"I think people have been conscious to the fact this is coming for quite some time," said Rick Van Warner, president of Orlando-based retail and restaurant consulting firm The Parquet Group. "I think the smart companies have already gotten pretty far out in front of this."
Over the years, Darden has made changes to appeal to more health-conscious consumers. Its Red Lobster chain introduced wood-fire grilled dishes a little more than a year ago that are a prominent part of the restaurants' makeover. At Darden's Seasons 52 chain, which started in 2003, nothing on the menu has more than 475 calories.
Still, other Red Lobster and Olive Garden dishes have gotten slammed by health advocates for their high calorie counts and salt contents.
The numbers of calories in those dishes often take diners by surprise. Scott Nethero of Clermont, who's trying to lose 100 pounds, recently tried Olive Garden's four-cheese stuffed pansotti with chicken. He knew it was hardly a diet-friendly item, but his calorie estimate — between 700 and 800 — was way off. When he checked online later, he found it had more than 1,200.
"It was insane," he said. Had the numbers been on the menu, "it would have definitely changed the way I ordered."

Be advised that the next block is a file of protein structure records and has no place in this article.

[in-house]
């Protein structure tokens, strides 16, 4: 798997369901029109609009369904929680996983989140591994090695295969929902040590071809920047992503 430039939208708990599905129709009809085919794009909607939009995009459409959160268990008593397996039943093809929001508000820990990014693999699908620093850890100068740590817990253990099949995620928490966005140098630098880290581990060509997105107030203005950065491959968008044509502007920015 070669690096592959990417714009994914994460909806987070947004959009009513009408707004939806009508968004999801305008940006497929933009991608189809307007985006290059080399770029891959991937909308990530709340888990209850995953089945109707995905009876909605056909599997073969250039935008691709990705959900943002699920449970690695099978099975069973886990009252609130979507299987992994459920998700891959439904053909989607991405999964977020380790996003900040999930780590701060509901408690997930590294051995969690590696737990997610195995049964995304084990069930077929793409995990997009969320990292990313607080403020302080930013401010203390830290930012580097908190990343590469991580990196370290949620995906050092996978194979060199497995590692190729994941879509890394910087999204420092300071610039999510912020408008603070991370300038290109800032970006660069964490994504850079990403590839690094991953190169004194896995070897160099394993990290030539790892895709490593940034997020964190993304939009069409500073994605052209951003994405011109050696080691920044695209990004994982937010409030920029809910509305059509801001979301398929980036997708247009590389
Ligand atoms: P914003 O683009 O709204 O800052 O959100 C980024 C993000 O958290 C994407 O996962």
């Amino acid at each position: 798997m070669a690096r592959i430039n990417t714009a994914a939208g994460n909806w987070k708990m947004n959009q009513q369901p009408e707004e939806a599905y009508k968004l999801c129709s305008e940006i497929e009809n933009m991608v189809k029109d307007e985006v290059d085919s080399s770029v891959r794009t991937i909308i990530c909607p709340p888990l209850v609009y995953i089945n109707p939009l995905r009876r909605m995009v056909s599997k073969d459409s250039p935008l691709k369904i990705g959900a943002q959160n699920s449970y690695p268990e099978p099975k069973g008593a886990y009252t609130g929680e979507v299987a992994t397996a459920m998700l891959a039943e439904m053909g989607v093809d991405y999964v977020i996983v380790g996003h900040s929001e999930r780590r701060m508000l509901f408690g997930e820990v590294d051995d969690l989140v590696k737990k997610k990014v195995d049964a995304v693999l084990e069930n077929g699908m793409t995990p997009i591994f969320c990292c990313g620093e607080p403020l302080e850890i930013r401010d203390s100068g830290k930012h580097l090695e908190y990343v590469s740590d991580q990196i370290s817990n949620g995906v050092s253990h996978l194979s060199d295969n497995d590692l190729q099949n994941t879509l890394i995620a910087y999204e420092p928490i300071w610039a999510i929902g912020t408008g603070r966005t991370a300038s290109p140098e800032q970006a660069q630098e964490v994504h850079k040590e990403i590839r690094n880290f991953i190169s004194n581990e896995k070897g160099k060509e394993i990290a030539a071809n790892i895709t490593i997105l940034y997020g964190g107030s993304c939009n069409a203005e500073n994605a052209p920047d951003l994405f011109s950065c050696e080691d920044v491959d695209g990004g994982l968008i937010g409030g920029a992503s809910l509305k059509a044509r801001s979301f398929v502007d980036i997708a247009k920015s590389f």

For years, health advocates had run up against resistance from the restaurant industry on menu labeling.
But several cities and states around the country had already begun requiring calorie counts — and sometimes even more information — on menus.
Faced with a hodgepodge of conflicting local and state regulations, the restaurant industry formed an unlikely alliance with the Center for Science in the Public Interest to push for a national standard. The federal rules will override local and state ones.
"Darden was one of the leaders in helping to pass this final menu labeling policy," Wootan said. "It was quite nice to lobby side by side with Darden to pass the final menu labeling law."
The legislation has its critics. Some restaurant executives thought it was unfair that only chains with 20 restaurants or more are covered. Other criticisms are that the changes will be difficult and expensive to implement, and it will be tough for chains to ensure accuracy. Sometimes independent testing has conflicted with information restaurants have provided.
Wootan said much of the inaccuracy comes from inconsistent portion sizes. Restaurants must train employees to serve up the right amount of food, she said.
As for expense, "we believe that the costs could have and probably would have been higher for many companies having to deal with all different types of regulations and mandates," said Sue Hensley, a spokeswoman for the National Restaurant Association. "This is good for restaurant companies [and] it's good for consumers."
Sandra Pedicini can be reached at email@example.com or 407-420-5240.